Review: Ira Levin’s Deathtrap, Eternity Playhouse

Sophie Gregg and Andrew McFarlane  Photo: Helen White

Sophie Gregg and Andrew McFarlane
Photo: Helen White


It comes as no surprise that Ira Levin’s play Deathtrap is the longest running thriller on Broadway of all time. Presented by Darlinghurst Theatre Company, this well-oiled, two-act, one-setting play from the author of Rosemary’s Baby and The Stepford Wives delivers plenty of thrills and trills of laughter.

Acclaimed playwright Sidney Bruhl (Andrew McFarlane) is running dry on inspiration, until a promising script lands on his desk. Deathtrap — the perfect name for a perfect play — seems like a surefire hit with critics and audiences alike. Sidney lures the play’s young writer Clifford Anderson (Timothy Dashwood) to his Connecticut home to help workshop the script. But Sidney’s doting wife Myra (Sophie Gregg) fears her husband is harbouring darker motives. Could a man so accustomed to killing off characters with his pen commit such an unspeakable act in real life?

The murder and mayhem takes place in Sidney’s sunken floor living room, furnished in 1970s rural-chic from designer Michael Hankin. Casting a morbid shadow over the set—and the play in its entirety— is the wall of mounted daggers, battle-axes, pistols and clubs from Sidney’s previous plays.

“If it’s not going to be fired, it shouldn’t be hanging there,” Chekhov says about guns in the theatre. And bloody hell, Deathtrap has a whole lot of fun with this adage.

Georgina Symes and Drew Fairley  Photo: Helen White

Georgina Symes and Drew Fairley
Photo: Helen White

Just like the crossbow hanging on Sidney’s wall, Jo Turner’s direction hits all the right targets, slaying the audience with humorous one-liners and plot twists. It’s a play crammed with knowing winks and nudges, and the nod to the 1982 Michael Caine film of Deathtrap is a cheeky addition.

Despite his lacklustre New England accent, McFarlane delivers a likeable turn as the cynical egomaniac Sidney. We’re warned of Sidney’s Machiavellian streak in his entrance on stage in profile, in a haze of strobe lighting by Verity Hampson. It’s a pity that McFarlane’s final speech lacks the fiery conviction we’d hope to justify Sidney’s actions, but instead he ends with an unsatisfying whimper.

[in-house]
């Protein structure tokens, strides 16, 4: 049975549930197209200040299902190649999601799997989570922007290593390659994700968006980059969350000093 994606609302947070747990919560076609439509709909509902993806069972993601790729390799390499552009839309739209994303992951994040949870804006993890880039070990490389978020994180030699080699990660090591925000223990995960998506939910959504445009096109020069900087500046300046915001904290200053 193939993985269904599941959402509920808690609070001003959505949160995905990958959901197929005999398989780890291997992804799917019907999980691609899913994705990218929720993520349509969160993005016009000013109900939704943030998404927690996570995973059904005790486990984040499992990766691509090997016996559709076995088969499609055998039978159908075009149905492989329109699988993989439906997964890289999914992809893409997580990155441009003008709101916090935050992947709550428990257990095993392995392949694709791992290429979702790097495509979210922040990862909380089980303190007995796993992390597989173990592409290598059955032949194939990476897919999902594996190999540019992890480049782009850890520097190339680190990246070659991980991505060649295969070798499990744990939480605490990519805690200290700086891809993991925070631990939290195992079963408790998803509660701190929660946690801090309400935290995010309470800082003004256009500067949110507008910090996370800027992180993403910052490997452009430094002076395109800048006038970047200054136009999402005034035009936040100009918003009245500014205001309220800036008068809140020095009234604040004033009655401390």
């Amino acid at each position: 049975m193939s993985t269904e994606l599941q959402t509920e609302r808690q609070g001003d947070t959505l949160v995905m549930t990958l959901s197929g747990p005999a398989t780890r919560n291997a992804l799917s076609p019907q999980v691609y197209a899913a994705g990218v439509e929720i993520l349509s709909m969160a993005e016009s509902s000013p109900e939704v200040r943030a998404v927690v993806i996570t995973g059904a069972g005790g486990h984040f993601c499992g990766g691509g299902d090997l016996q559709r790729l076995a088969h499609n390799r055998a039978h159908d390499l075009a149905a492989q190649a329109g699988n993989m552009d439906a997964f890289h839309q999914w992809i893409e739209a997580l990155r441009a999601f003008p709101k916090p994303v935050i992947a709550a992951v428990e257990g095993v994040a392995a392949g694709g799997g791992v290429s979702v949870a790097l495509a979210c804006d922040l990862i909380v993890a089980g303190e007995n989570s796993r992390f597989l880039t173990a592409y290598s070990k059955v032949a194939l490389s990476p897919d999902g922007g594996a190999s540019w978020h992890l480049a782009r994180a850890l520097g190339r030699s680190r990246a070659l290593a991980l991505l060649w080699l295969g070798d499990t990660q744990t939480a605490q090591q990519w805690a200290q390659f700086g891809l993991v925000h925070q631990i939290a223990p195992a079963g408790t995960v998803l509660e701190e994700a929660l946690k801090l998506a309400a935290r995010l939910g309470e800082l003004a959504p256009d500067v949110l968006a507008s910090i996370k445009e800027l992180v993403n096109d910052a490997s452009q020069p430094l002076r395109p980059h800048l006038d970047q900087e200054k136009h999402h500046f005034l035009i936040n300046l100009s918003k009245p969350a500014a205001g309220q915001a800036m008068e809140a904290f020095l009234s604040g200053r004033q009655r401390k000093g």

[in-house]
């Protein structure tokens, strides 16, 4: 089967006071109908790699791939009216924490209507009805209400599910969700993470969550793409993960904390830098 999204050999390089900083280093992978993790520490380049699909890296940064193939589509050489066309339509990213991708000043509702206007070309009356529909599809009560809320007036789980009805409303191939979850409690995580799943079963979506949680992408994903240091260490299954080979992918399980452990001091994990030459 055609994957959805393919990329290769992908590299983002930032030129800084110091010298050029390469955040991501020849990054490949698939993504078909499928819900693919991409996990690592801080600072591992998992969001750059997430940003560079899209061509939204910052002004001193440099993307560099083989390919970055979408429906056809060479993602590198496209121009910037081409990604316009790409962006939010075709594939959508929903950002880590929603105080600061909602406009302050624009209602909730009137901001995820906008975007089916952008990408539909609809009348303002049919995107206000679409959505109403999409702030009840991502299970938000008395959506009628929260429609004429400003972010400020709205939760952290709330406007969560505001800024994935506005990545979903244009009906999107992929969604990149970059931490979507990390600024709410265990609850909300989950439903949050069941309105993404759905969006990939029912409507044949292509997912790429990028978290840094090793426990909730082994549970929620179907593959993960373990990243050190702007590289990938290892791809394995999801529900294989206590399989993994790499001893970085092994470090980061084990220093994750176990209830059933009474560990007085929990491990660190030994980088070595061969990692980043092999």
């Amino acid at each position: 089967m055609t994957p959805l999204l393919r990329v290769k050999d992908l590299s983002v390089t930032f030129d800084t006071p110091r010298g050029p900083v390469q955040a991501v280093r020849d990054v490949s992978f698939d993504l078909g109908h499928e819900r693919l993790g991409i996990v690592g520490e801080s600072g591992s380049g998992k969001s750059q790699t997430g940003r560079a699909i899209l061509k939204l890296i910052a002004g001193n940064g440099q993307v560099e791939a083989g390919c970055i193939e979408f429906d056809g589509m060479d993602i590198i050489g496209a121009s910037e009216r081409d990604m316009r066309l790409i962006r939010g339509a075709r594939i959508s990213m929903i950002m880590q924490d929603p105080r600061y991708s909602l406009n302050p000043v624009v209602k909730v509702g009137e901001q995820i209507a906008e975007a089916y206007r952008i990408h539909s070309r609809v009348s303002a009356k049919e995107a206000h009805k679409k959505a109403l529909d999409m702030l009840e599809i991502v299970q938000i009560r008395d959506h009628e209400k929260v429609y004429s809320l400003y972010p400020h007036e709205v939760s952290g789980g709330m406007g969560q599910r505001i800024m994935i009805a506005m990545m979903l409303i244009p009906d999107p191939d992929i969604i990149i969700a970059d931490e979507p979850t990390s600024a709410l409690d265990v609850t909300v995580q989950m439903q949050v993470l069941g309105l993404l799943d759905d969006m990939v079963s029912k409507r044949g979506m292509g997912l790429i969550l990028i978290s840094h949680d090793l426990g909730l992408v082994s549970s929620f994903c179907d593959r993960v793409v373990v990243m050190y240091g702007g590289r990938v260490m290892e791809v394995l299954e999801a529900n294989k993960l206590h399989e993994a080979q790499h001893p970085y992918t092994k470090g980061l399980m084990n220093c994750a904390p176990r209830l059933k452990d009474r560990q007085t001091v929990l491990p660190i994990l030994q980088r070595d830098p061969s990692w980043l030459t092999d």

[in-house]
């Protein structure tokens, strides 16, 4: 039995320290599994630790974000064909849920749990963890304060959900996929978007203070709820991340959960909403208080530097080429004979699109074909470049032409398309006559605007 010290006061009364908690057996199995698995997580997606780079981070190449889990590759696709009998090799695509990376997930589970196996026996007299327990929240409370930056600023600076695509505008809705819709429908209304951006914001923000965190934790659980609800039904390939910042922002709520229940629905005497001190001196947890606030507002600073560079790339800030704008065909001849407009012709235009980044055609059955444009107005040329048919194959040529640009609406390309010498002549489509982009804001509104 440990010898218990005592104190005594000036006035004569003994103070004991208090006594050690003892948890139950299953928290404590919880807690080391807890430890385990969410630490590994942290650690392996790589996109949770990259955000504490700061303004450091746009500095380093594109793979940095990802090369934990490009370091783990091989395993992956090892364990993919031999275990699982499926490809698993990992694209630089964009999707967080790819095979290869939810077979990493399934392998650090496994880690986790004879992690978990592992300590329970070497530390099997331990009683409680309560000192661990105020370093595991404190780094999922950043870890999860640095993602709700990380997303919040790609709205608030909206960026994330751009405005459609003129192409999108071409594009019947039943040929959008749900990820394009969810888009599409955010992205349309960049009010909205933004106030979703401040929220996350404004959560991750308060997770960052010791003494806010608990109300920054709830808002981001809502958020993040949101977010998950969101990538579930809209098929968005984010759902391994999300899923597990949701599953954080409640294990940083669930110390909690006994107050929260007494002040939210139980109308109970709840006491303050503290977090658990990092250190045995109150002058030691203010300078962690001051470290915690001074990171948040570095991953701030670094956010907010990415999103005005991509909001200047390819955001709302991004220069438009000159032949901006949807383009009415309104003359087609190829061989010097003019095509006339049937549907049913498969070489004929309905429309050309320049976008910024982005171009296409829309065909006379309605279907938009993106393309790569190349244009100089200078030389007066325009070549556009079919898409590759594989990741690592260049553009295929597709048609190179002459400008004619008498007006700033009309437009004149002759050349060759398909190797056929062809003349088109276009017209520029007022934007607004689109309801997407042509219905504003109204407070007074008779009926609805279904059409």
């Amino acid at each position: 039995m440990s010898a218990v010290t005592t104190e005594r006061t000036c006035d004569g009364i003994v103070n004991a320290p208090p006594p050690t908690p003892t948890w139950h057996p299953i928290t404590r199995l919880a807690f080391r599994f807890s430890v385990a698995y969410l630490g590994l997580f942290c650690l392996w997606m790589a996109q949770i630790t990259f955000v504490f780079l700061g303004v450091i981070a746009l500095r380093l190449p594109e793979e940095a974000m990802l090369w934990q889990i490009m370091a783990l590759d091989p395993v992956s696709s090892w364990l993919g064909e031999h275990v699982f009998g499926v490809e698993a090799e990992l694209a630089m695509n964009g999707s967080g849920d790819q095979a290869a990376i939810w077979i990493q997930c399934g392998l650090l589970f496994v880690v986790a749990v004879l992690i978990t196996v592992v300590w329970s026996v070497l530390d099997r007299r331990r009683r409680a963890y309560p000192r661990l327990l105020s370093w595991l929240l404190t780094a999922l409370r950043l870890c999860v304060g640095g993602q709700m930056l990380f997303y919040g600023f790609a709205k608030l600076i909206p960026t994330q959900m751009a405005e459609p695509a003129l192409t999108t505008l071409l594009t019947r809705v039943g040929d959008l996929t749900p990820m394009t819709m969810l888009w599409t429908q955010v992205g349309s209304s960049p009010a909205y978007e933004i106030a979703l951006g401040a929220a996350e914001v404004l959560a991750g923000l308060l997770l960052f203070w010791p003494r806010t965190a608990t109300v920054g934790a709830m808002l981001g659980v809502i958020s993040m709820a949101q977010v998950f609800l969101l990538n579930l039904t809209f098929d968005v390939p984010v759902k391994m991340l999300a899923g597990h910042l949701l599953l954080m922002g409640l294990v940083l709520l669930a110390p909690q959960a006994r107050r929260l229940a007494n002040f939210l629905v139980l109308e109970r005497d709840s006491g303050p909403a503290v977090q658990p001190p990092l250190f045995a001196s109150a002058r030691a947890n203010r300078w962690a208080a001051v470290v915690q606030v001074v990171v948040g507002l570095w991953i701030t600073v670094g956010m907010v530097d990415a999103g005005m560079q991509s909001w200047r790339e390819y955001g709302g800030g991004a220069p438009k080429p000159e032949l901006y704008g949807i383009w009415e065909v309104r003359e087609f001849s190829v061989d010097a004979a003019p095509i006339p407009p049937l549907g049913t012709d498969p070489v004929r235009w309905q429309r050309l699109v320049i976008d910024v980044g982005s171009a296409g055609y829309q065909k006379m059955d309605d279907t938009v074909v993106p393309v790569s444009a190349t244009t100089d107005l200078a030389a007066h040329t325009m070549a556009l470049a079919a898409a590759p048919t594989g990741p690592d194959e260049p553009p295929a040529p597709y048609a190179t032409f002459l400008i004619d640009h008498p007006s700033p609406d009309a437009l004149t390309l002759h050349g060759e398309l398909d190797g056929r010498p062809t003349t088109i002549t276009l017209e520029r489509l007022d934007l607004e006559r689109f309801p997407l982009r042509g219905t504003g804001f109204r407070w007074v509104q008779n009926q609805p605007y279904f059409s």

Sophie Gregg’s Myra is a match for McFarlane and keeps the melodrama in check, while the excellent Timothy Dashwood masters the accent and the typewriter too, fervently pecking away at the keys of his Smith-Corona like an old pro.

This cast of killer characters is rounded off by Georgina Symes’s histrionic performance as Dutch psychic Helga Ten Dorp (complete with flailing arms and jangly accessories) and Drew Fairley’s sensible portrait of lawyer Porter Milgrim.

It’s not a particularly challenging or daring piece of theatre but there’s much to take away about fidelity, sexuality and the lengths we go for a shot at success. In such a self-reflexive work it’s only a matter of time before the audience turns their attention inwards. Why, I asked myself, was I howling with laughter as a character was slain mere metres from my seat? The horror-cum-comedy score from Marty Jamieson undoubtedly helps ease the audience into an atmosphere of comical foreboding.

Levin’s finely tuned script is a winner in any set of capable hands, and Turner provides an accessible, fun and farcical night of theatre.

If your blood lust still isn’t satisfied after the show, cap off the night at the Eternity Playhouse bar with a “Bloody Myra”— a deathly delicious twist on the Bloody Mary (and thankfully, there’s no blood to mop up afterwards).

3.5 stars

Until May 10 at the Eternity Playhouse:


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